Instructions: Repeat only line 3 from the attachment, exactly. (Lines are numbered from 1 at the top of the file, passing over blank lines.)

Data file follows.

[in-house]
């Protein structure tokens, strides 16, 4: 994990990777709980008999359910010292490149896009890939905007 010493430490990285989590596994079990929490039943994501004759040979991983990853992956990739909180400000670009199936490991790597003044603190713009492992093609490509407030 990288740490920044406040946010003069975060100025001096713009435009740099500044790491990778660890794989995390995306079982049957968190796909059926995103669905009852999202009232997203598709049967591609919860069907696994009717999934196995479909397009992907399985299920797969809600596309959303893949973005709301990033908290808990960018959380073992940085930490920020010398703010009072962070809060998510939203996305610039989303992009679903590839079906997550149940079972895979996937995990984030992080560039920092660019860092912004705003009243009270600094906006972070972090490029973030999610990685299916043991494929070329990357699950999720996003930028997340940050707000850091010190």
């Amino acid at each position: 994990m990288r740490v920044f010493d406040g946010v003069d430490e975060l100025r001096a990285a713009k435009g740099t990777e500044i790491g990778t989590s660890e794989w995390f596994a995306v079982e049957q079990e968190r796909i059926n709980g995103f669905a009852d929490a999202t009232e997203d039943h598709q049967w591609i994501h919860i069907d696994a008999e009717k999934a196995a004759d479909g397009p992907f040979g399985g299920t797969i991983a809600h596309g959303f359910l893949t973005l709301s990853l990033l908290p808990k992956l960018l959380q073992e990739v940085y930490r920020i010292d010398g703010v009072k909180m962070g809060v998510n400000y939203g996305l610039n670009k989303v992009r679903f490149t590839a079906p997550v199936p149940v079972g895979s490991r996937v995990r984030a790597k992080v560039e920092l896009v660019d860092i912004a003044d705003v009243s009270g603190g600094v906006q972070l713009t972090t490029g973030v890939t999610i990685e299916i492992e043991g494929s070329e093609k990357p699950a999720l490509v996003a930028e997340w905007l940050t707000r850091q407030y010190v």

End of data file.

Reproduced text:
């Amino acid at each position: 994990m990288r740490v920044f010493d406040g946010v003069d430490e975060l100025r001096a990285a713009k435009g740099t990777e500044i790491g990778t989590s660890e794989w995390f596994a995306v079982e049957q079990e968190r796909i059926n709980g995103f669905a009852d929490a999202t009232e997203d039943h598709q049967w591609i994501h919860i069907d696994a008999e009717k999934a196995a004759d479909g397009p992907f040979g399985g299920t797969i991983a809600h596309g959303f359910l893949t973005l709301s990853l990033l908290p808990k992956l960018l959380q073992e990739v940085y930490r920020i010292d010398g703010v009072k909180m962070g809060v998510n400000y939203g996305l610039n670009k989303v992009r679903f490149t590839a079906p997550v199936p149940v079972g895979s490991r996937v995990r984030a790597k992080v560039e920092l896009v660019d860092i912004a003044d705003v009243s009270g603190g600094v906006q972070l713009t972090t490029g973030v890939t999610i990685e299916i492992e043991g494929s070329e093609k990357p699950a999720l490509v996003a930028e997340w905007l940050t707000r850091q407030y010190v």